This past weekend we had the honor of hosting Coach Glenn Pendlay. He came and conducted a seminar for Baystate Barbell. Coach Pendlay has coached a total of 112 national champions throughout his career, for over twenty years. He has coached athletes such as Donny Shankle, Jon North, Travis Cooper, Jared Fleming, James Tatum, and the list goes on. I can honestly say that I learned this weekend more by speaking to Coach Pendlay and through watching him coach than I have learned collectively over the past couple of years.
Coach Pendlay has been programming and coaching me for the past six months, and I am stronger now than I have ever been. Since training under Coach Pendlay, I have maxed out more than I ever have and have seen amazing gainzzzz. As a result, I’ve now had all of my athletes maxing out more in the last few months than we have in in the past. The best part of this past weekend was being able to converse with Coach Pendlay regarding his training philosophy, in particular “Max Out Friday.” I wanted to know a little bit more about where the idea of “Max Out Friday” came from and why it has been a programming staple of his for so many years.
Throughout his coaching career, Coach Pendlay has always made Friday the heaviest training day of the week. While training under Coach Pendlay, athletes can expect to “max out” on Friday’s. Athletes are not always “maxing out” their snatch and clean and jerk, but countless variations of the snatch and clean and jerk. The reason for different exercises every week is due to the biological law of accommodation. According to this law, the response of a biological object to a given constant stimulus decreases over time. Thus, accommodation is the decrease in response of your body to a constant continued stimulus. This means that if the athlete “maxes out” on the same exercise every week, their body will get used to that exercise and no physical adaptation will occur. However, by changing the stimulus (in this case the max out exercise) every Friday, the body will continue to adapt. An example program would look like this: Week 1- hang snatch (above knee) and hang clean (above knee) max, Week 2- hang snatch (below knee) and hang clean (below knee) max, Week 3-snatch from deficit and clean from deficit max, and Week 4-snatch and clean and jerk max.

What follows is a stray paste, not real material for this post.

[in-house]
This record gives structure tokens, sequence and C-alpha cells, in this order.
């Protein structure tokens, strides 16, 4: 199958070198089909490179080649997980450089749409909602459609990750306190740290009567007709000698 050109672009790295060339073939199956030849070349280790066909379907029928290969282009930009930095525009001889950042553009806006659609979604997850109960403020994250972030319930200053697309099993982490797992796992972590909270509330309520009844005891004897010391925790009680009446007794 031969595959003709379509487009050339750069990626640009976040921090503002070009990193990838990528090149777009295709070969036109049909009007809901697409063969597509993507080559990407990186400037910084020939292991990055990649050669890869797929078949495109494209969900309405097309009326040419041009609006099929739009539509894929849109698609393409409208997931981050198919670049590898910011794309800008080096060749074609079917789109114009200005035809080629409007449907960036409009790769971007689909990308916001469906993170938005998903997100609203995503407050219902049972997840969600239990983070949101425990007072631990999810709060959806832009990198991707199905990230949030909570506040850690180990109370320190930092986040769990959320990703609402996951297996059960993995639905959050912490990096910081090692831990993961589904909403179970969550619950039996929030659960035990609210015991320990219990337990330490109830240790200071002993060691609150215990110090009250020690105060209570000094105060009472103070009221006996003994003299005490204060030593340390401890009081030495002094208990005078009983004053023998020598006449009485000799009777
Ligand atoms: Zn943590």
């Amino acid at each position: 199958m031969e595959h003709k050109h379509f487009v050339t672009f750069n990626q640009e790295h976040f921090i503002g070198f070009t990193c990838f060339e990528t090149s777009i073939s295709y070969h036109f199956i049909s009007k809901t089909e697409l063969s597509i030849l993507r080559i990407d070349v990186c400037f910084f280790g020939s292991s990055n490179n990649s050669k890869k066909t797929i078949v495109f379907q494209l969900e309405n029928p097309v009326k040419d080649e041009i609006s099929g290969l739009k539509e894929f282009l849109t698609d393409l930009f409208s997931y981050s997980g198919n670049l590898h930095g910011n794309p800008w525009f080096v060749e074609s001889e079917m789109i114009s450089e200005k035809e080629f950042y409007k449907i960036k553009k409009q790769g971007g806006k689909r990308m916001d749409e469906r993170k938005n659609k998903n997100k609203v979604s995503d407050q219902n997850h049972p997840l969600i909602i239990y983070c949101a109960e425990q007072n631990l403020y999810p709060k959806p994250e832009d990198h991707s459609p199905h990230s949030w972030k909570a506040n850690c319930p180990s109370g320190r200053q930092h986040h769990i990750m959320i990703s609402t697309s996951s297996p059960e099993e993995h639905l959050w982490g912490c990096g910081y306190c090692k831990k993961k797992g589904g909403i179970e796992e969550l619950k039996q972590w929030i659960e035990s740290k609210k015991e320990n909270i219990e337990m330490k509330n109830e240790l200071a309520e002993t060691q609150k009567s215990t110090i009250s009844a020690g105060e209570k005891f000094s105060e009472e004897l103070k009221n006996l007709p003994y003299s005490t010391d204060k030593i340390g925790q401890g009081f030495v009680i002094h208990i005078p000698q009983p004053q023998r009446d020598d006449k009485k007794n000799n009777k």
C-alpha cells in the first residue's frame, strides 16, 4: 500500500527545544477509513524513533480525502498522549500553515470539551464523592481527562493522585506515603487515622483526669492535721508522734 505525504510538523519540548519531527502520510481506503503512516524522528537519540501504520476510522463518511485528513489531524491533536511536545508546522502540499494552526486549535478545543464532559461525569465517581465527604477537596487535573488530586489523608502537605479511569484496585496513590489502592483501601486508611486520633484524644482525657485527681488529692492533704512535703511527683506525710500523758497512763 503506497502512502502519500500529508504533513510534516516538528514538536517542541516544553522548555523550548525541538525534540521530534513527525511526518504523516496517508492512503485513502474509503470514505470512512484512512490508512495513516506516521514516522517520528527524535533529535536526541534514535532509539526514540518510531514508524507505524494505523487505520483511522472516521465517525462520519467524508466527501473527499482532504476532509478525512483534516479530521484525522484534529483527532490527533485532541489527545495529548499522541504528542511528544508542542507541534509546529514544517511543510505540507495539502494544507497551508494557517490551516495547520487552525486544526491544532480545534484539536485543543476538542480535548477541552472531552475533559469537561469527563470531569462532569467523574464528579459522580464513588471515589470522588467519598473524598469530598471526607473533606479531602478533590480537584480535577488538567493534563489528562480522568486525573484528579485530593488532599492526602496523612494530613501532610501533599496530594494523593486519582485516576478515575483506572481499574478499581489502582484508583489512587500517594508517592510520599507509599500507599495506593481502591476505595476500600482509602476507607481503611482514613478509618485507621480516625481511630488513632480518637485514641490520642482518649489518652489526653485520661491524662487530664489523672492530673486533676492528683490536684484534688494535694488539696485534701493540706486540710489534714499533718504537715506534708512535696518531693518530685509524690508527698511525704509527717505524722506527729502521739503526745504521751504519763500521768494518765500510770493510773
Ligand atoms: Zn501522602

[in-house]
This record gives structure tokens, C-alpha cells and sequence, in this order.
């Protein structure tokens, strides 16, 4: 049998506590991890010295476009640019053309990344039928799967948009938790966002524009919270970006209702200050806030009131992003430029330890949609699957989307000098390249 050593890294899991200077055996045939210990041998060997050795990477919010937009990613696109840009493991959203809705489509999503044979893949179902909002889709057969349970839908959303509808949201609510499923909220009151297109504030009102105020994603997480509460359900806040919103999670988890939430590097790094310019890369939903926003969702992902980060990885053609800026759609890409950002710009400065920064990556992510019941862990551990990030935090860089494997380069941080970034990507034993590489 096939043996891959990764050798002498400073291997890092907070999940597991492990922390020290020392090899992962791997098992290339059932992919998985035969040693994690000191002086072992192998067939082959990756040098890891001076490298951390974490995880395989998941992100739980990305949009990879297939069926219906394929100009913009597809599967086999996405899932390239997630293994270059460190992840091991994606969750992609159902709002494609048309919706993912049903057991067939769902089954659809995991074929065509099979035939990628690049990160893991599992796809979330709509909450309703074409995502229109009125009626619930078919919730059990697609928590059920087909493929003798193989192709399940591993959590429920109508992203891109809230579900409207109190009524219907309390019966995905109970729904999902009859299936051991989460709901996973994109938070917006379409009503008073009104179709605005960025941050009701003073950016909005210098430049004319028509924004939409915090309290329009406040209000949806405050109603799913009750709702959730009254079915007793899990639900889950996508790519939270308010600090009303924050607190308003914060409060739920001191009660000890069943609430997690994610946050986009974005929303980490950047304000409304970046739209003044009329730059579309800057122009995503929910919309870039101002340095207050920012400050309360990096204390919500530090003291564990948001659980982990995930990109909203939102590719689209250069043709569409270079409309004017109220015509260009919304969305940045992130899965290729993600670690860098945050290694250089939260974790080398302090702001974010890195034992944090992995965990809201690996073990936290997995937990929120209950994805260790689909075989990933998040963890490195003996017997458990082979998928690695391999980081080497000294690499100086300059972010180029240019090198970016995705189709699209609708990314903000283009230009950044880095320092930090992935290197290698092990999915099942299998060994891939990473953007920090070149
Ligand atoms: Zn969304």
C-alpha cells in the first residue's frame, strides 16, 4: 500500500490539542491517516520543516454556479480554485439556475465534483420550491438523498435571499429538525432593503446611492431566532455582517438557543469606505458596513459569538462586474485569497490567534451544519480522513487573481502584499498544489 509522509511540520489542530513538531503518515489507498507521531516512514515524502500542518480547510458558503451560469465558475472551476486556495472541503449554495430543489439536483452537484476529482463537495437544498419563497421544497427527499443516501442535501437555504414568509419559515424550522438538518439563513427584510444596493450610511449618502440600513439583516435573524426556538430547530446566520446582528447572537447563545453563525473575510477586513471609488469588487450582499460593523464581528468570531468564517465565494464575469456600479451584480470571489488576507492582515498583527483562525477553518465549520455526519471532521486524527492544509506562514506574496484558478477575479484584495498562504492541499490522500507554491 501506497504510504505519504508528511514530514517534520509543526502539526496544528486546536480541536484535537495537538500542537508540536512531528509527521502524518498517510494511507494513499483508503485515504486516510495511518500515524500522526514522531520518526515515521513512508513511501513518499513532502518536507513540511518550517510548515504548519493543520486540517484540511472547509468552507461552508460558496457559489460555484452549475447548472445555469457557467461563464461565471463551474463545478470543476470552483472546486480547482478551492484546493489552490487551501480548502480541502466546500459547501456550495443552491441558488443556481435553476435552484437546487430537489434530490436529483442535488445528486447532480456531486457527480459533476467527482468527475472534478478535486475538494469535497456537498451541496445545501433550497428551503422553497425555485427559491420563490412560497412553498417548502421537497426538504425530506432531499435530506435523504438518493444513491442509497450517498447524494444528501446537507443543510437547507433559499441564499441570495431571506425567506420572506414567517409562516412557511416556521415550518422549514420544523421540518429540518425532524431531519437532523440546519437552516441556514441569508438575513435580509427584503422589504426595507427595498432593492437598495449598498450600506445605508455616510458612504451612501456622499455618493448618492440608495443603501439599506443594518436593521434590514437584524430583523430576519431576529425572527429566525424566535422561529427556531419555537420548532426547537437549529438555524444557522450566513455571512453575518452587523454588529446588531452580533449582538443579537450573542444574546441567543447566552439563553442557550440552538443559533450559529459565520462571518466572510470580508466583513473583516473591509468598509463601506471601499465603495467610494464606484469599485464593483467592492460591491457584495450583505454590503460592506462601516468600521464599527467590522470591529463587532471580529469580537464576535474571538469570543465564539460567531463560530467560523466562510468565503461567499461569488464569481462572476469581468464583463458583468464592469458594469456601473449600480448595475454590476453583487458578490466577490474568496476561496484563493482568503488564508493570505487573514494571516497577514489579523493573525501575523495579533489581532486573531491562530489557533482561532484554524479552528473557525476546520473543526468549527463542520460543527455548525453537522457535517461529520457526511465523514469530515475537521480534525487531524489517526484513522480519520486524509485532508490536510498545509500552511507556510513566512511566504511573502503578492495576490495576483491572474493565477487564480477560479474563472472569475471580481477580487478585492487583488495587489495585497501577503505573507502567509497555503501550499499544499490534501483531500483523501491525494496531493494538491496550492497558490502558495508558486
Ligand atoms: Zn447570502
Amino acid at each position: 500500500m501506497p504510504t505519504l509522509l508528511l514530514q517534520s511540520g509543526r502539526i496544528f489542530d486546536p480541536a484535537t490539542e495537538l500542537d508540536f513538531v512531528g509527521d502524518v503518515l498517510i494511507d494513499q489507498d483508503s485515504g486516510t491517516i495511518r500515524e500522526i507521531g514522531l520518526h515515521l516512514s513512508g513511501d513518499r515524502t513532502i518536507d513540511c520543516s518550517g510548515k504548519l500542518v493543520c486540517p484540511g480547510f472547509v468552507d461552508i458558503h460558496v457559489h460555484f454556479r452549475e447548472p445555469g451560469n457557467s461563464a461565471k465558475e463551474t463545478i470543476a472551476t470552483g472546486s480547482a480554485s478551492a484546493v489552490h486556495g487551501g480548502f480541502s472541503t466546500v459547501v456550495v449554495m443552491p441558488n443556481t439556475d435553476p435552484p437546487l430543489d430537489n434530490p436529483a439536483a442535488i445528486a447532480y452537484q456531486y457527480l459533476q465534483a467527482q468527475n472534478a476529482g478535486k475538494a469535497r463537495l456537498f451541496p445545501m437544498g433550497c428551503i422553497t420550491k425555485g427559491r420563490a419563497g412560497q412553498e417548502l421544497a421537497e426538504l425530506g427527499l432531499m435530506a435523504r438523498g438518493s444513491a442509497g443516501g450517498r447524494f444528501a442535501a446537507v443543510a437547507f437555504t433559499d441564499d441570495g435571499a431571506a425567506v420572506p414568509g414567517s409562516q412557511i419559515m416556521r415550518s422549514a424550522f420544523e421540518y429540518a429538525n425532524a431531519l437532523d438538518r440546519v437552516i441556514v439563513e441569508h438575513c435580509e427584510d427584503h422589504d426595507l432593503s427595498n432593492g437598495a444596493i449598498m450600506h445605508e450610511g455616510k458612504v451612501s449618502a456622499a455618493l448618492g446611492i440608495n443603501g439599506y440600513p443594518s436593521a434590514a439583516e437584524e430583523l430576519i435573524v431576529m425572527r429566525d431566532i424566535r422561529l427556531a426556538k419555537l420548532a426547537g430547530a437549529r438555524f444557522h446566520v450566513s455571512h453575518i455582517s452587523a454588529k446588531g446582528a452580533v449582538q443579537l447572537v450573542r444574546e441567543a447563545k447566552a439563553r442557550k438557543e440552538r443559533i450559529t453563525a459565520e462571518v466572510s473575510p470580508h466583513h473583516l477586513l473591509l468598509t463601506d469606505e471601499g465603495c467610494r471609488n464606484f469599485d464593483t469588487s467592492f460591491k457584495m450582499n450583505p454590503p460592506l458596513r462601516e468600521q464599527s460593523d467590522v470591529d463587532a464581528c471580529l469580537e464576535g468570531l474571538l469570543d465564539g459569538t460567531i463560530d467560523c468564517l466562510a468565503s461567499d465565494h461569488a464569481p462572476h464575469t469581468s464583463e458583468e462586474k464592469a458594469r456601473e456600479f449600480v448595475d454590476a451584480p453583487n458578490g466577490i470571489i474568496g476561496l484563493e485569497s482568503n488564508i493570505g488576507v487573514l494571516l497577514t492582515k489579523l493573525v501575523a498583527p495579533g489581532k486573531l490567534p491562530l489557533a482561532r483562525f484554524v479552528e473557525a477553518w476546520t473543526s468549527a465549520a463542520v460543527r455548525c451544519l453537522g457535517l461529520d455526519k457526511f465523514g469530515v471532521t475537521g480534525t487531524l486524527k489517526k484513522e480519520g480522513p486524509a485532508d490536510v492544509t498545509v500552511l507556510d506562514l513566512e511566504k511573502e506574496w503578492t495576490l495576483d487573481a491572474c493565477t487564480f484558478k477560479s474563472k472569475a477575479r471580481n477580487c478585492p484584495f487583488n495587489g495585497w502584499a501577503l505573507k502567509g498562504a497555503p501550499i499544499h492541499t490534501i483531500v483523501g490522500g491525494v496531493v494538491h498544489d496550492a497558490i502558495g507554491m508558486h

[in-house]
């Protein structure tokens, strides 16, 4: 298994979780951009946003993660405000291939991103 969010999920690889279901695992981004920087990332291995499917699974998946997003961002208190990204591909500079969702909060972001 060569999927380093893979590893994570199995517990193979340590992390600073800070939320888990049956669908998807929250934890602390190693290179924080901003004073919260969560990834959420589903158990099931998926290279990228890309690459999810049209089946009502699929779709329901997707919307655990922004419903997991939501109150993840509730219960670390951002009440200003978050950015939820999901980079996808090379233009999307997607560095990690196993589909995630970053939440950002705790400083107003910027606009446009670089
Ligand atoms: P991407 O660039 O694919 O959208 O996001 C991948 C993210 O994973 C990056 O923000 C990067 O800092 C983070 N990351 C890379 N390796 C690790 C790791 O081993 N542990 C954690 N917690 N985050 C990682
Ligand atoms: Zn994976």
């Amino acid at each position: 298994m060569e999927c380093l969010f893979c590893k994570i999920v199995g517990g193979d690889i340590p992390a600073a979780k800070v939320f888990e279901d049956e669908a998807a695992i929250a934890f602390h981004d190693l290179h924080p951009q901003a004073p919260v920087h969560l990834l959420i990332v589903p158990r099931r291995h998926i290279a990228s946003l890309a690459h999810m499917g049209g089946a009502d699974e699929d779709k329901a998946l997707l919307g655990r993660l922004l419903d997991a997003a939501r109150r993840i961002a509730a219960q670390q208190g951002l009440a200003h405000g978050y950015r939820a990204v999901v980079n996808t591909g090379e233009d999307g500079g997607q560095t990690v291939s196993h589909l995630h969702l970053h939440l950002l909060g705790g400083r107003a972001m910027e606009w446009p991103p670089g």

In addition, Coach Pendlay gave several reasons for why he believes in “maxing out” every Friday. First and foremost, the best way to increase absolute strength is maximal effort. Maximal effort was first documented by Russian biomechanist Vladimir Zatsiorsky and was popularized in the United States by powerlifting coach, Louie Simmons. Zatsiorsky states that maximum effort is superior for improving both intramuscular/intermuscular coordination. For an athlete to get stronger they need to lift weights they have never lifted before. According to Coach Pendlay, athletes will not always set a new PR on Friday. In fact, they may go several Fridays without setting a PR. However, they will get used to lifting heavy weights and attempting weights they have never tried before. There are too many instances where certain lifters will go months without lifting anything over 90% nevermind a maximum. Going to a max every week keeps lifters in a certain state of preparedness where they could compete on any given week.
Maximum effort variations of the snatch and clean and jerk performed every week is also a form of varied practice. Varied practice is a motor learning theory that includes frequent changes of task, so that the athlete is constantly performing different exercises to be learned information. In many instances varied practice has been shown to enhance the retention and application of acquired skills. The backbone of varied practice states that the diversity of the tasks may allow the learner to retain the most relevant information. In terms of lifting, this would mean the better a lifter gets at all of the snatch and clean and jerk variations, the better that lifter’s snatch and clean and jerk would be.
Maxing out is vital when it comes to technique. Any lifter can have decent technique when lifting 70%, but that’s not necessarily true when maxing out. Athletes need to make sure that their technique can withstand a maximum effort. Sure, 101% will not look as technically sound as 70%, but there shouldn’t be that much of a difference. This type of training not only builds physical strength but also mental strength. Most lifters are used to maxing out after a two week taper when they are completely rested and their bodies are healed. It’s a totally different situation maxing out after a grueling week of training when every part of your body is sore.
Lastly, Coach Pendlay also mentioned that Fridays are most often times reserved for “maxes” and not 90%, 95% or 98%. Lifts in the 90%-98% are circa max and certainly have their place in a training cycle; however, circa max weights are not to be confused with maximum weights. Going to maximum does something completely different to the body than all of those other percentages do. Coach Pendlay stated that, in weightlifting, athletes should be perfecting their technique and working on speed with weights in the 70%-85% range or training to a max. Also, most of the training volume will take place during the week, and Friday’s will have very little volume. Most times, lifters will work a training max and be done.